"It would have been one thing if new evidence of risk had arisen since FDA approved the label, or if Wyeth were accused of hiding information from the FDA or misrepresenting the data it did provide," Conko says. "But that is decidedly not the case here. Indeed, the negligent act that actually caused Ms. Levine's unfortunate injury was not an IV push injection into a vein, but the physician's assistant's negligent administration. The physician's assistant injected Phenergan in such a way that it came into contact with Ms. Levine's arterial blood despite six label warnings against this very risk. The physician's assistant also administered a dose twice as high as indicated on the drug's label and continued to push in the plunger despite Ms. Levine's protestations of pain, again in direct contravention of an explicit label warning. More or sterner warnings regarding the risks of intravenous injection would not have prevented Ms. Levine's injury."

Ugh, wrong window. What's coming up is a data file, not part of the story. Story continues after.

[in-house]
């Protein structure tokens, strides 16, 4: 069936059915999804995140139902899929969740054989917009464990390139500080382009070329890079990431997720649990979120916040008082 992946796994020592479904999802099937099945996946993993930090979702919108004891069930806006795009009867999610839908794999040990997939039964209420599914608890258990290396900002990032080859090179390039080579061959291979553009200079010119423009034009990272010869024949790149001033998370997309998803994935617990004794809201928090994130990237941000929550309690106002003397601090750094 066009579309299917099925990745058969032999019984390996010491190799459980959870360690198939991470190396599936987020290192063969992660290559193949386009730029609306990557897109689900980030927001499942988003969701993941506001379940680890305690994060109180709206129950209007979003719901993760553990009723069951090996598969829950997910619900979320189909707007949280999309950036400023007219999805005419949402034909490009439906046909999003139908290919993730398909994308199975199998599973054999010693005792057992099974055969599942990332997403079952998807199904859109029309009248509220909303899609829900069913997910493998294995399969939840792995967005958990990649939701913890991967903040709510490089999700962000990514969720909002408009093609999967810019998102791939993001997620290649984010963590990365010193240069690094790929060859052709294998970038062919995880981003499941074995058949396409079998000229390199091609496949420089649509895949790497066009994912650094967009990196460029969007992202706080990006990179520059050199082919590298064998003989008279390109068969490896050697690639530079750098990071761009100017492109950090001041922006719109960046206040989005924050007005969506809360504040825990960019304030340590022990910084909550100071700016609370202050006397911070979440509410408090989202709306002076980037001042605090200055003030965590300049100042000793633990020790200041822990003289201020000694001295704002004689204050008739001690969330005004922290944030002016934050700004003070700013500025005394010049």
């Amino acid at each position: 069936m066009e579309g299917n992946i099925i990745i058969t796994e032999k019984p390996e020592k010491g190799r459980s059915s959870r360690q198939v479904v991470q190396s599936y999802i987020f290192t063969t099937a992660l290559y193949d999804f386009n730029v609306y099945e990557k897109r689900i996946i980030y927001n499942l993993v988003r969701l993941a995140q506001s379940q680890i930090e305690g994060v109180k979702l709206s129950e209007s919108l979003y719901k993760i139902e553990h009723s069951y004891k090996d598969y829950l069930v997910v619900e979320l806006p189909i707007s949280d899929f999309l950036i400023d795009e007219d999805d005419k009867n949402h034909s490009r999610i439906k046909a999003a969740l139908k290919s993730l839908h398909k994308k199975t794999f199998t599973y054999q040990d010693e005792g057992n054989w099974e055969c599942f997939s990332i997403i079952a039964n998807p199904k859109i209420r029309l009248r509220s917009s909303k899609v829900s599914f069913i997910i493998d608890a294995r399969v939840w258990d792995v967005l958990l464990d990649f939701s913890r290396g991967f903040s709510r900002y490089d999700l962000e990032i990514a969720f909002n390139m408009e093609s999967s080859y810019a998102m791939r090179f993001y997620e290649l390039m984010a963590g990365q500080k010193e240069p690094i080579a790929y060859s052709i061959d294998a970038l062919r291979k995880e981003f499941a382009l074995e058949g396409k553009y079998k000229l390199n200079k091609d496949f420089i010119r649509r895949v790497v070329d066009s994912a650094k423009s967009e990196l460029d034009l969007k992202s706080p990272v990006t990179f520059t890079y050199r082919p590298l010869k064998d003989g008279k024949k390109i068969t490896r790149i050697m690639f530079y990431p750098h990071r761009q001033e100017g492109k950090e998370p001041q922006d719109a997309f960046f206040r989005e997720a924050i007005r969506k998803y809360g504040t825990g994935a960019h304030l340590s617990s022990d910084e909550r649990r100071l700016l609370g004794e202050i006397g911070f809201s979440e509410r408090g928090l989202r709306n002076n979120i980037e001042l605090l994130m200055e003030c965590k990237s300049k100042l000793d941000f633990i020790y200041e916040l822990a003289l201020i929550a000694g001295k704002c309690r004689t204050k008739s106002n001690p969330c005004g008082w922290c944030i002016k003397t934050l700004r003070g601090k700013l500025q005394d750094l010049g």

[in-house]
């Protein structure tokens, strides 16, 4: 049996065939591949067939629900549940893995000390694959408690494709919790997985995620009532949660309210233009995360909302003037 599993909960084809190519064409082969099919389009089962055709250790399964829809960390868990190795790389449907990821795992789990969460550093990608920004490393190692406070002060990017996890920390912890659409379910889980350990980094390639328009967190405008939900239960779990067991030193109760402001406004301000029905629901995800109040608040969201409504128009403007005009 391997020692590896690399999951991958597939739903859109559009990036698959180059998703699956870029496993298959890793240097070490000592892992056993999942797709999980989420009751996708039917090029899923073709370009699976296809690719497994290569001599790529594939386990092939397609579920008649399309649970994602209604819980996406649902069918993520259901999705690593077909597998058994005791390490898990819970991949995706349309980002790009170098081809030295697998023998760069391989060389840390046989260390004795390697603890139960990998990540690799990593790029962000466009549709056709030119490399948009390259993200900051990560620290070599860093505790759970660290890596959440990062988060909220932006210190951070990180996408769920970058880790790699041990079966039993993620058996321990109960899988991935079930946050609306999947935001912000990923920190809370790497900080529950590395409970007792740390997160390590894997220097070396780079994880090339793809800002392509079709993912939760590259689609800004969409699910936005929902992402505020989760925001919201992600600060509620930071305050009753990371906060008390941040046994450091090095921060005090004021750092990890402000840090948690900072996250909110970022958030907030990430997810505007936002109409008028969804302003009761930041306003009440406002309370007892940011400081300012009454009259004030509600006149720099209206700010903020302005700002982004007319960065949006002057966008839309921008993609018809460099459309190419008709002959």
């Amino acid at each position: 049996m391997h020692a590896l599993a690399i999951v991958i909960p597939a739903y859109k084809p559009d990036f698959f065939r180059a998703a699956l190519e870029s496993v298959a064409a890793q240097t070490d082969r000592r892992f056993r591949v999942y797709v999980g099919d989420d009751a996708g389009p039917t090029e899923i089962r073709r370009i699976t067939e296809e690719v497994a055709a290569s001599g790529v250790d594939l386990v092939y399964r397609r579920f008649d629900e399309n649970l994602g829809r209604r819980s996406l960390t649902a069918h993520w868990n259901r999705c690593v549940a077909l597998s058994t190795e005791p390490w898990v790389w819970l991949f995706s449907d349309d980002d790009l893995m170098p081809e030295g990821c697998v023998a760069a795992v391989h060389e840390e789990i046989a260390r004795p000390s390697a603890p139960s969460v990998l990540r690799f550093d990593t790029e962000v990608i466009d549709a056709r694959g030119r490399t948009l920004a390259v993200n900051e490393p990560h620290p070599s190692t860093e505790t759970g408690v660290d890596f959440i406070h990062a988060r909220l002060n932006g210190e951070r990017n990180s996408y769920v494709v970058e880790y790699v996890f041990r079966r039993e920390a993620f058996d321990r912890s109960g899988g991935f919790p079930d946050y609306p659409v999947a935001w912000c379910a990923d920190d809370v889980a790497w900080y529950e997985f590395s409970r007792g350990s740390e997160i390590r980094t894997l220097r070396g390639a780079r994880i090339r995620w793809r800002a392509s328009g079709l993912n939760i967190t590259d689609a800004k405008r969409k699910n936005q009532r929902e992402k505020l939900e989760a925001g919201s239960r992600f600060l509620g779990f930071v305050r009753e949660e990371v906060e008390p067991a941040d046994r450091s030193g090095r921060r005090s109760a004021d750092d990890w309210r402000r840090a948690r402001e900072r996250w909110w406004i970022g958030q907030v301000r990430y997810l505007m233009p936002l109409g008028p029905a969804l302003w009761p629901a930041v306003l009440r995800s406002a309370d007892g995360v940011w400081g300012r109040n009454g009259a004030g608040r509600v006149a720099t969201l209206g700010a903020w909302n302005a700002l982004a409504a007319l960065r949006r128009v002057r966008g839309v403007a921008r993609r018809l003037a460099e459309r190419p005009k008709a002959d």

Conko argues that the Supreme Court should have held in Wyeth's favor with a narrowly tailored opinion confined to the facts of the case.

"Doing so would not have insulated wrong-doers from punishment, but would have recognized that Congress gave FDA statutory authority over questions of safety and efficacy because it believed that only a federal expert body could effectively balance the benefits and risks of new medicines," he says. "As Justice Alito's dissent makes clear, 'the ordinary principles of conflict preemption turn solely on whether a state has upset the regulatory balance struck by the federal agency.' That is exactly what has happened here. So, not only is the majority's decision bad policy, it's also bad law."

Many analysts predicted that the decision to permit state damage suits will give consumers another avenue of redress for injuries and force drug manufacturers to exercise greater care in production and labeling.

"Pharmaceutical companies will need to be more vigilant in updating the safety warnings on their drug labels as the manufacturer bears responsibility for the content of its label at all times," said Cowen & Co. analyst Steve Scala.

Amy Swinderman